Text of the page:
According to Rob Farrington, who heads the advanced vehicle group at the National Renewable Energy Laboratory in Colorado, the most promising solution to issues such as energy security and climate change is to get people to use transportation other than individual vehicles.
Much has been said about emerging technologies such as gasoline-electric hybrid and plug-in hybrid vehicles. But Farrington says that the question of which one of these is the best technology misses the point. Public transport, he says, is not a technology solution, and it’s not fashionable, but the sooner we consider it seriously, the better.
Most experts believe that a mix of advanced automotive technologies, better public transport and other alternatives to driving will be needed to reach the ambitious goals set by President Obama for 2020: a 14 percent cut in U.S. greenhouse gas emissions below 2005 levels and 1.8 billion barrels of petroleum saved through fuel efficiency. Passenger vehicles and light trucks account for almost 45 percent of U.S. petroleum demand and 17 percent of greenhouse gas emissions.
Making public transport a viable alternative to car commuting will require many infrastructure investments.
New technologies, like plug-in electric hybrid vehicles, are unlikely to make a significant impact on the market in the next few decades, according to analysts. Farrington said it would take 15 years to replace the entire U.S. passenger auto fleet if every vehicle sold today were a hybrid or plug-in hybrid. The focus should be on improving internal-combustion engines and discouraging individual driving, experts say.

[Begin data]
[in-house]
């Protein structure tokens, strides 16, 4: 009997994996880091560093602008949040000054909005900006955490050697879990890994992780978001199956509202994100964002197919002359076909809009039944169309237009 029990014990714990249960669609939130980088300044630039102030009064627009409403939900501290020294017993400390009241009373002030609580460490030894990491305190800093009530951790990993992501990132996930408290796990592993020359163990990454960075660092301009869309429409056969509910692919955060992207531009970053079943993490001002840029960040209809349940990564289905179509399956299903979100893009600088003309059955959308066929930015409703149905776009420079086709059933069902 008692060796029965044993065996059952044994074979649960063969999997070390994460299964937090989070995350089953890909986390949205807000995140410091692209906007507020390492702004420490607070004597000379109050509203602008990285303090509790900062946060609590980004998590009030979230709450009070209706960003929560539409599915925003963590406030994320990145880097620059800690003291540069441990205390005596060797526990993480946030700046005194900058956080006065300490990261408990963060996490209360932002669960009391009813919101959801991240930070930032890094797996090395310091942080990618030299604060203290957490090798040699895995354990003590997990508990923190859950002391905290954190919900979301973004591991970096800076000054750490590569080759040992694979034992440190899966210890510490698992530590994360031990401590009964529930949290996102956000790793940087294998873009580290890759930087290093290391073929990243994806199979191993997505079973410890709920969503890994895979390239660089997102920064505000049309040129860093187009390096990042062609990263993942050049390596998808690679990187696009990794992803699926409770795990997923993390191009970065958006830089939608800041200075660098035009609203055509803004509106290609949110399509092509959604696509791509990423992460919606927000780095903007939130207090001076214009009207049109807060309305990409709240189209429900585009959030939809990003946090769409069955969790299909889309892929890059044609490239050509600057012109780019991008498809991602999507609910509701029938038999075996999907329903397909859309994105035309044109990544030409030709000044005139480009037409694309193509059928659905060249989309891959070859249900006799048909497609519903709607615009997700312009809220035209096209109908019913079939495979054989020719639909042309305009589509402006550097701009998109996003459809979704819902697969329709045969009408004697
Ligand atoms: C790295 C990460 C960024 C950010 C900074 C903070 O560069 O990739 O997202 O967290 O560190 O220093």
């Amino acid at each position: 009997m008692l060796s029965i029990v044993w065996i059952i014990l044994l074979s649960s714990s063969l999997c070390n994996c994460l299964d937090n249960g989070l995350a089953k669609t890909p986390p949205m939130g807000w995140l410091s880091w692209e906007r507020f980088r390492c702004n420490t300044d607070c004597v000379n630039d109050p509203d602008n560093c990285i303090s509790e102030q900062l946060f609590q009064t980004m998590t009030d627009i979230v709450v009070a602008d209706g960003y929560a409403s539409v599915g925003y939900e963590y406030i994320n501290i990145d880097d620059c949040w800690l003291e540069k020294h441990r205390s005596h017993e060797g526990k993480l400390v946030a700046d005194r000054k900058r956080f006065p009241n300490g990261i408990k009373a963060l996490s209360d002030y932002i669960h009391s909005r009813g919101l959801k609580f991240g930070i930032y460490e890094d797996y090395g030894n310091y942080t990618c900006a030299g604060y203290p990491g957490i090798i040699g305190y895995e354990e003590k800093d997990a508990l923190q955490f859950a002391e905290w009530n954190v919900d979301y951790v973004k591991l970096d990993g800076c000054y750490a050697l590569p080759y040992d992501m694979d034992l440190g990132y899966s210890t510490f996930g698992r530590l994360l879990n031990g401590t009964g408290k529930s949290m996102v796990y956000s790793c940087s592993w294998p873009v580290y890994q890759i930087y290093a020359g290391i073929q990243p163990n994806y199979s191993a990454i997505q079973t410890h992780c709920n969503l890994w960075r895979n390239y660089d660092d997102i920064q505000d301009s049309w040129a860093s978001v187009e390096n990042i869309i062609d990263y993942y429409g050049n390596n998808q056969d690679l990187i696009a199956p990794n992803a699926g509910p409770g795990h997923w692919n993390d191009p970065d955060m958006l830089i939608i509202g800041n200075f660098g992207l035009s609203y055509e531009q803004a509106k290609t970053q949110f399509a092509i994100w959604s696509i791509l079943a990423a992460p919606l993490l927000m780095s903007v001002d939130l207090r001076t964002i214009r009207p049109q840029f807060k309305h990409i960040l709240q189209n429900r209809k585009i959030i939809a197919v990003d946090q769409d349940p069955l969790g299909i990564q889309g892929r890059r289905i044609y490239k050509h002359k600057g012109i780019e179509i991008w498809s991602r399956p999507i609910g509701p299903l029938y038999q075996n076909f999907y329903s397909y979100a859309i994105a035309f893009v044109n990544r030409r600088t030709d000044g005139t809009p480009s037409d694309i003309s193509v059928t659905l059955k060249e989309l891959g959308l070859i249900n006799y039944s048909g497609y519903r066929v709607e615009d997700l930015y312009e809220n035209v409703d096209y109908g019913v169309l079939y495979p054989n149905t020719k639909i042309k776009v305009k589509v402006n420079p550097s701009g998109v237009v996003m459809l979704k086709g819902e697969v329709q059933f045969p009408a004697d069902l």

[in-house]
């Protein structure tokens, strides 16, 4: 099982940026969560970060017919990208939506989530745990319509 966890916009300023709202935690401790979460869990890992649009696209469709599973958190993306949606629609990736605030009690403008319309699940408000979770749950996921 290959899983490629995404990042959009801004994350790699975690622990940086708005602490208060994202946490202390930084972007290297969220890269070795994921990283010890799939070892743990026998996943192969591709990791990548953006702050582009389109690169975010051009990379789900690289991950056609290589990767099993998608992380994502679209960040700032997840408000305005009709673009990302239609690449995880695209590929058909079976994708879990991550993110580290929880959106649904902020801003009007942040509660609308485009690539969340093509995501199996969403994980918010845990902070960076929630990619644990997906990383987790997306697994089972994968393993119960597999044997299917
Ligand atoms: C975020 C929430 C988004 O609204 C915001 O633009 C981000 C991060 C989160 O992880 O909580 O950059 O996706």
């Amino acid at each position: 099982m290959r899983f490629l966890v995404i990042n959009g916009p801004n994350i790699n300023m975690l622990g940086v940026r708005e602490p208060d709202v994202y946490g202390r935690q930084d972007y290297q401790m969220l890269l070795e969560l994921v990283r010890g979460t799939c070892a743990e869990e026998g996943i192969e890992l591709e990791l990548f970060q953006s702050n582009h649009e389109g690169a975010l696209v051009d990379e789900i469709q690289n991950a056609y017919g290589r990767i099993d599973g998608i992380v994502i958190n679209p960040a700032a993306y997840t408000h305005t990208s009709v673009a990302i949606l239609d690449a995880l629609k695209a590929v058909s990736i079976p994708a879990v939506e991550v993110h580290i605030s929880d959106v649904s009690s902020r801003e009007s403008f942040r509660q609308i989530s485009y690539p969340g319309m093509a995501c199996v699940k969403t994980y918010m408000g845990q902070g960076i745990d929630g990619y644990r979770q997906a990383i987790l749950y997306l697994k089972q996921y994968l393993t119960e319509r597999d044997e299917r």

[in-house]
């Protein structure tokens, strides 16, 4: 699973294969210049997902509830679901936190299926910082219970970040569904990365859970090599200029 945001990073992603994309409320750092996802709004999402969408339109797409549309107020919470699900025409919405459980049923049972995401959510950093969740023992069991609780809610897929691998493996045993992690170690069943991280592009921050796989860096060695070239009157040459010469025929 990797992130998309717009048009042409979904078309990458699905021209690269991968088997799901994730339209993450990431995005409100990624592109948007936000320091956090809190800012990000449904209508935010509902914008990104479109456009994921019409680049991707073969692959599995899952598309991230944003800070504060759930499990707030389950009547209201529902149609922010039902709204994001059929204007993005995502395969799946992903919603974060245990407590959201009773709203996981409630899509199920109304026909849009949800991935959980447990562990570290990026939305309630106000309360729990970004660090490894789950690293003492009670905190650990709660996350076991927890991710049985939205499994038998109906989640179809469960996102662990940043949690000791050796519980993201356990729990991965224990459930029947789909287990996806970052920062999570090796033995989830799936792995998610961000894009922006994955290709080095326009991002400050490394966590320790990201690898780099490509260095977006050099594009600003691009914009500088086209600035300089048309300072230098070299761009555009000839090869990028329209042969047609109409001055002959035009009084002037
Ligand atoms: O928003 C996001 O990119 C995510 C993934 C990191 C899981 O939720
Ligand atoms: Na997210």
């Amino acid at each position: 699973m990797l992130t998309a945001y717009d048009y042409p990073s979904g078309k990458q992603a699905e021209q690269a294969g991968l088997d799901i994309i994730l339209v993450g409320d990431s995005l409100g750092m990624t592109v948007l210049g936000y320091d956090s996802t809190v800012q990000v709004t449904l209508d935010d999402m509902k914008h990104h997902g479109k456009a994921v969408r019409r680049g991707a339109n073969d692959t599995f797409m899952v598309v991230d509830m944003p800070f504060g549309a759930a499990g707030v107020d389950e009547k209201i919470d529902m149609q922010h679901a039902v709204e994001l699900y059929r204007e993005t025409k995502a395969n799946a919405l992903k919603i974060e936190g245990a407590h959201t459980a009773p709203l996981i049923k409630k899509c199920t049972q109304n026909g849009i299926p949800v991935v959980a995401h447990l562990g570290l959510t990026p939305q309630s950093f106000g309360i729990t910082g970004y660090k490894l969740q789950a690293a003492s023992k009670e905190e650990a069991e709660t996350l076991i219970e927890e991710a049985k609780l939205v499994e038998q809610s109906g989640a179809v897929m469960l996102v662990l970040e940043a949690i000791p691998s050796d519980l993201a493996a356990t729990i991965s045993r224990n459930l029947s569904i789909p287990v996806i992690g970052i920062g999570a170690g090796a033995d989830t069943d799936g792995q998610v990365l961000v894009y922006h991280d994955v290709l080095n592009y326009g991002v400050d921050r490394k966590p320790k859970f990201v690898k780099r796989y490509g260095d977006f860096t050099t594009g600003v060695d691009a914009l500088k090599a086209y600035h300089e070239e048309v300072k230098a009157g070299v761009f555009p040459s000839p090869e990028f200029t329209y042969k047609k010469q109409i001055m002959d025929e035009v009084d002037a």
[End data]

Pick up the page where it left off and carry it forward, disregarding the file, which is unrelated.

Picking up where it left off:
Most analysts agree that research on advanced auto technologies should accelerate. Farrington feels that a narrow focus on technology reduces attention on public transport and more compact communities built around public transportation.
Efforts to address these issues are complicated because the goals of increasing energy security and decreasing global warming are not always compatible. For example, biofuels were recently viewed as a solution to both U.S. energy and climate problems. In 2007, Congress approved a fivefold increase in their production. But producing biofuels is energy-intensive, and a number of studies have cast doubt on the climate benefits of biofuels, primarily corn-based ethanol.
The Obama administration is working to produce comprehensive and consistent national energy and transportation strategies. It is a challenge, however, as many different agencies have authority over different aspects of the related issues.
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